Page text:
The world editor is simply an implementation of GDI device context programming. We use simple graphs such as rectangle, ellipse, and line to create rooms and obstacles. With a little math, we can make those graphs selectable, moveable, and resizable. This world editor is based on my own previous work. I know it is very simple and also not good since I received several bad responses on it. I will make it better if I have time. All things related to the world editor are in CCanvas in the files Canvas.h and Canvas.cpp.

The Code Editor

For the code editor, I use the Scintilla library. With the Scintilla library, we can easily make an editor that supports syntax colorization. I learned about this library from an article I found on CodeProject. Check here and here. All things related to the world editor are in the files EditorDlg.h and EditorDlg.cpp.

The Embedded Lua

Lua is a very nice programming language. It is a light-weight, small-footprint programming language designed for extending applications. Here, I embedded several C++ functions to Lua by using the Lua script C++ wrapper created by RhicadS.

  • readsensor(integer index) accepts the sensor index; returns the measured distance of the active robot.
  • setspeed(integer left, integer right) accepts the left and right wheel speed of the active robot; returns nothing.
  • getangle() accepts nothing; returns the current angular position of the active robot (in radians).
  • getnumofrobots() accepts nothing; returns number of existing robots.
  • getposition() accepts nothing; returns x and y position of active robot.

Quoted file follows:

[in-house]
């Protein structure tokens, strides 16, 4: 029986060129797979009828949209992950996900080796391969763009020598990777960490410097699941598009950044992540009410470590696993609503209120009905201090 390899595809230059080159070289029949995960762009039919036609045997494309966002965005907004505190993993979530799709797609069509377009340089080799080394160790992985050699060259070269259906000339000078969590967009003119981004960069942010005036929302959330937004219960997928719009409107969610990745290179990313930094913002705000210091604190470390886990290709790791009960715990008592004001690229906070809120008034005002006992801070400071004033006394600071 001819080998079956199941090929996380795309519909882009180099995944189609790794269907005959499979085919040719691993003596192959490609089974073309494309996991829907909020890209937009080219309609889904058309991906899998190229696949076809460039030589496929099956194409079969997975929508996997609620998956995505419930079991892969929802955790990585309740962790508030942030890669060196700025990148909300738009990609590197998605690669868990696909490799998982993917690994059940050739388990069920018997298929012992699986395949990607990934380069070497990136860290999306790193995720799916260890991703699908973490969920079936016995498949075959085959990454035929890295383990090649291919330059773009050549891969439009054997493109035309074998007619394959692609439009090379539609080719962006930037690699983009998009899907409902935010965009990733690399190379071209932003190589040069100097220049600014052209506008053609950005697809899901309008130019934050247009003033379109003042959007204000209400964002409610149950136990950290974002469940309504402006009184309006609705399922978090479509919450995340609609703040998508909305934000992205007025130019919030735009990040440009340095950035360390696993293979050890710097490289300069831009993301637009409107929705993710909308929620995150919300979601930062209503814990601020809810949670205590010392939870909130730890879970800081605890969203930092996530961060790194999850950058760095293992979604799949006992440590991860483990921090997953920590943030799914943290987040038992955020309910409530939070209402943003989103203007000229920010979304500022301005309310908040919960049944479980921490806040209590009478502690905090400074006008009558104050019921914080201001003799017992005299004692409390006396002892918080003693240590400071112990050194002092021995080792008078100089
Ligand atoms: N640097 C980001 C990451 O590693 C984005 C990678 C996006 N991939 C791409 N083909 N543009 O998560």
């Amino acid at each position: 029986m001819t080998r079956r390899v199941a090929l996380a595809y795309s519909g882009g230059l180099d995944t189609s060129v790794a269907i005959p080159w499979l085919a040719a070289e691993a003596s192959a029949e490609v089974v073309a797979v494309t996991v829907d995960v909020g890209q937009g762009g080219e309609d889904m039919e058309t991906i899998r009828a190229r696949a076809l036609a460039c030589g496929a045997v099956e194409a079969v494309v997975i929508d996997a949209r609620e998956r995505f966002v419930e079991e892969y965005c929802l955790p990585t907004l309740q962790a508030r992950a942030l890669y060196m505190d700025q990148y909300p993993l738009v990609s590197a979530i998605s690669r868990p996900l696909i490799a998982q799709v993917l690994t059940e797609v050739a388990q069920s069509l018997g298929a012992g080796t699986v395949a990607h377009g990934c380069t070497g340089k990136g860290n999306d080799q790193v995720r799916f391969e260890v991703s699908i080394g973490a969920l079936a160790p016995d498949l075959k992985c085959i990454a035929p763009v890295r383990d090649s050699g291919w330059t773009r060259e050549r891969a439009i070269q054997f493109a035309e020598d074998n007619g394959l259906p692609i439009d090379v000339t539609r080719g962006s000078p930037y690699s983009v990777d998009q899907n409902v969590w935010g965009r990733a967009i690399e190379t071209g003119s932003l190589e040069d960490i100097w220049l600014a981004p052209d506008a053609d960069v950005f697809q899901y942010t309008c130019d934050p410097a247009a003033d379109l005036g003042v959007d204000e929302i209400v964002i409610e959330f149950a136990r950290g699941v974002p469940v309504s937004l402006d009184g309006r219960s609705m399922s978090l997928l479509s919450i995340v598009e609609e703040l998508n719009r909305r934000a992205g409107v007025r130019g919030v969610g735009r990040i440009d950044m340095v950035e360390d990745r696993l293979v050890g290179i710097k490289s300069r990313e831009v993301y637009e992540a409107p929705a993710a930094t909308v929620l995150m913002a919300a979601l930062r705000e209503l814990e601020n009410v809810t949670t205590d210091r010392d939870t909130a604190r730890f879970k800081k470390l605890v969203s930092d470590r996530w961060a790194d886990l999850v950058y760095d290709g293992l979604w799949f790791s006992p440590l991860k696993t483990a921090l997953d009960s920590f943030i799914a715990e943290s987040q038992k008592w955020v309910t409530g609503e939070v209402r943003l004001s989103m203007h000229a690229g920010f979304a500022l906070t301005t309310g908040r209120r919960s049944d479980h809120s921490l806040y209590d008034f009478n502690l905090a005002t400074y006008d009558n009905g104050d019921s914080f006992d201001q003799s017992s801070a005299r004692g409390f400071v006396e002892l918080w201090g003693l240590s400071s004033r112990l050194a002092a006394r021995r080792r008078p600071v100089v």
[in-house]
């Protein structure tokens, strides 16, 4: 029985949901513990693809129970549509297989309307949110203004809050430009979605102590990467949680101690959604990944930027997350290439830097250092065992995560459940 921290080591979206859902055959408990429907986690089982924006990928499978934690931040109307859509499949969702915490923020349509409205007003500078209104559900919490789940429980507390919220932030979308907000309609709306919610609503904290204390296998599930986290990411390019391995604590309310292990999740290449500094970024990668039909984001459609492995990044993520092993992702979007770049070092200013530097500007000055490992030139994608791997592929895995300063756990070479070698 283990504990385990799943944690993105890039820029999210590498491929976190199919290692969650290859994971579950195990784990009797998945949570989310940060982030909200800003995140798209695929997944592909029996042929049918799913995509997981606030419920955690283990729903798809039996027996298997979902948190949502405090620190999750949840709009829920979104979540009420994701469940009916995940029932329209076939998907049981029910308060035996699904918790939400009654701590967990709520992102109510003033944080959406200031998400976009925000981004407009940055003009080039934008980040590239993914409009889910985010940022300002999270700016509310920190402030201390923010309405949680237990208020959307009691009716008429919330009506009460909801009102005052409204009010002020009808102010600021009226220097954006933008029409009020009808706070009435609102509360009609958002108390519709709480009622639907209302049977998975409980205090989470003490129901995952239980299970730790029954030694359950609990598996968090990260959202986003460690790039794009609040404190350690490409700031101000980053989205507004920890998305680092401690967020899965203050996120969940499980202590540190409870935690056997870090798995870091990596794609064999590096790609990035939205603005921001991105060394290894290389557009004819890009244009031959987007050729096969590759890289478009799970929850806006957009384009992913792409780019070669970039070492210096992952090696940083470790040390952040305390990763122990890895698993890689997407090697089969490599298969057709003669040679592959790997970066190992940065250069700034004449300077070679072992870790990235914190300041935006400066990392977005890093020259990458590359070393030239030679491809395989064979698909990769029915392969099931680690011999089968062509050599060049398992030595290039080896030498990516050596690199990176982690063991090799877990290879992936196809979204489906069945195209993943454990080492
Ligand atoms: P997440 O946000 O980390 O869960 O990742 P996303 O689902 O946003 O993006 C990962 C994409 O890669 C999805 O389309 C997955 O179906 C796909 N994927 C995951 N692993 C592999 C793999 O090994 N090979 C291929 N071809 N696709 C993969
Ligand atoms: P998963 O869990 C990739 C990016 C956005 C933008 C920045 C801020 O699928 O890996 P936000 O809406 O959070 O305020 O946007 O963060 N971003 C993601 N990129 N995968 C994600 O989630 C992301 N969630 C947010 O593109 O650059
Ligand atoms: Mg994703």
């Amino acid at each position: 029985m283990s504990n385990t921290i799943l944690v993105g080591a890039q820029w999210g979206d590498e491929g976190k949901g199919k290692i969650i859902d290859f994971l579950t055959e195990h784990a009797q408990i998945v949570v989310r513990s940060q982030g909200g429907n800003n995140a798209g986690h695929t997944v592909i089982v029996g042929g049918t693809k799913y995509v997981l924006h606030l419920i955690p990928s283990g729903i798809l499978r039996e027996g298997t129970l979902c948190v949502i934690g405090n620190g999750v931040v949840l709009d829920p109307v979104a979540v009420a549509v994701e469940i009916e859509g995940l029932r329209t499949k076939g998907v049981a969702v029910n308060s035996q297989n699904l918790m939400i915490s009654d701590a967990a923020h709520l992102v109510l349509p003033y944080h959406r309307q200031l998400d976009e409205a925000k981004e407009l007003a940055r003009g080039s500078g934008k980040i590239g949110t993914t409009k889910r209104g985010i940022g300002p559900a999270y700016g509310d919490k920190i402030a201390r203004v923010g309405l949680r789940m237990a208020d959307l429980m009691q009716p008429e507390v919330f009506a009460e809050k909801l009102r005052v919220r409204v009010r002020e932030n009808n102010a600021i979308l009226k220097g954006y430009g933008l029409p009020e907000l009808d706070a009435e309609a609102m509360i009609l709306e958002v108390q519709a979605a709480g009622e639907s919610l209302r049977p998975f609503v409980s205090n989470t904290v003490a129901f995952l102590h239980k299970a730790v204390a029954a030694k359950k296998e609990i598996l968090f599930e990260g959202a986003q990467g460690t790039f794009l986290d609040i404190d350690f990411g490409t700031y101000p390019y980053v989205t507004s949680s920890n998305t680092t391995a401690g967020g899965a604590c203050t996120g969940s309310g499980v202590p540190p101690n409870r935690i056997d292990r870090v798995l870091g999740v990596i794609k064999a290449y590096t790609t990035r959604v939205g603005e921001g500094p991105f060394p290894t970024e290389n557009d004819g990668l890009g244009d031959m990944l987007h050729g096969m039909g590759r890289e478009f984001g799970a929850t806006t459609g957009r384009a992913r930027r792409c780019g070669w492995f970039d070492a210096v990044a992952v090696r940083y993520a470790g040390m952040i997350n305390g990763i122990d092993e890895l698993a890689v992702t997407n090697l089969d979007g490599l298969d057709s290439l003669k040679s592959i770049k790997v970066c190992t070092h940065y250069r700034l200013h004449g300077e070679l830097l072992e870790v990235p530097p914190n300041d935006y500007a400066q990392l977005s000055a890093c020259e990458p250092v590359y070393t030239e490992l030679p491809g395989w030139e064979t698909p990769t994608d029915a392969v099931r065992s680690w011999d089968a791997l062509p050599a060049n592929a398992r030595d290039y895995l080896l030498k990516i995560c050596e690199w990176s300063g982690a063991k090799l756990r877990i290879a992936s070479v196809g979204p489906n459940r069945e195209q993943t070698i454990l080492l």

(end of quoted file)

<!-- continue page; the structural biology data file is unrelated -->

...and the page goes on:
• gettarget(int index) accepts index of target; returns x and y position of selected target.
  • textline(string msg) accepts the message to be displayed; returns nothing.
  • setactiverobot(integer index) activates a certain robot.
  • stepforward() runs simulation one time step.

Basically, those functions are used to manipulate the robot. Lua itself has many internal functions that you can use to develop your algorithm. You can check the Lua reference manual to see the available functions such as: functions for math, string, or file manipulation.

How to Use

You can display the code editor window by clicking View >> Editor, or by clicking View code editor on the toolbar (Ctrl+E). A world file is saved with a *.wld extension, while the code file is saved with a *.lua extension. Loading and saving them are done separately.

Let's give a try. First, draw a big ellipse on the world editor. Then, draw another smaller ellipse inside the first ellipse (or you can load file doubled_wall.wld). Drag the robot inside the alley made by these two ellipses. Load the code editor and paste the following code. Run the simulation. When the robot disappears, click the menu Robot >> Reset Position.

function azolla.main(azolla)
    while true do
        a = azolla:readsensor(1)
        b = azolla:readsensor(5)
        if (a - b > 2) then

        if (a - b < -2) then

        if( (a - b > -2)  and (a - b < 2) ) then

The above code is to make the robot move forward following the wall. See how it reads the sensor value. There are six sensors in the robot (by default). You can modify the number of sensors using the menu Robot >> Set properties. They are all laser beam type distance. As we know, there are also sonar type distance sensors. Take a look at the picture. Sensor numbering starts from the robot head, and the index increases in the clockwise direction.

Let's try another. Within the demo, I included two files trinity.wrl and trinity.lua. Load the two files. Copy and paste the following code:

function azolla.main(azolla)
    while(true) do
        for i = 0, azolla:getnumofrobots() - 1 do
            front = azolla:readsensor(0)
            left = azolla:readsensor(5)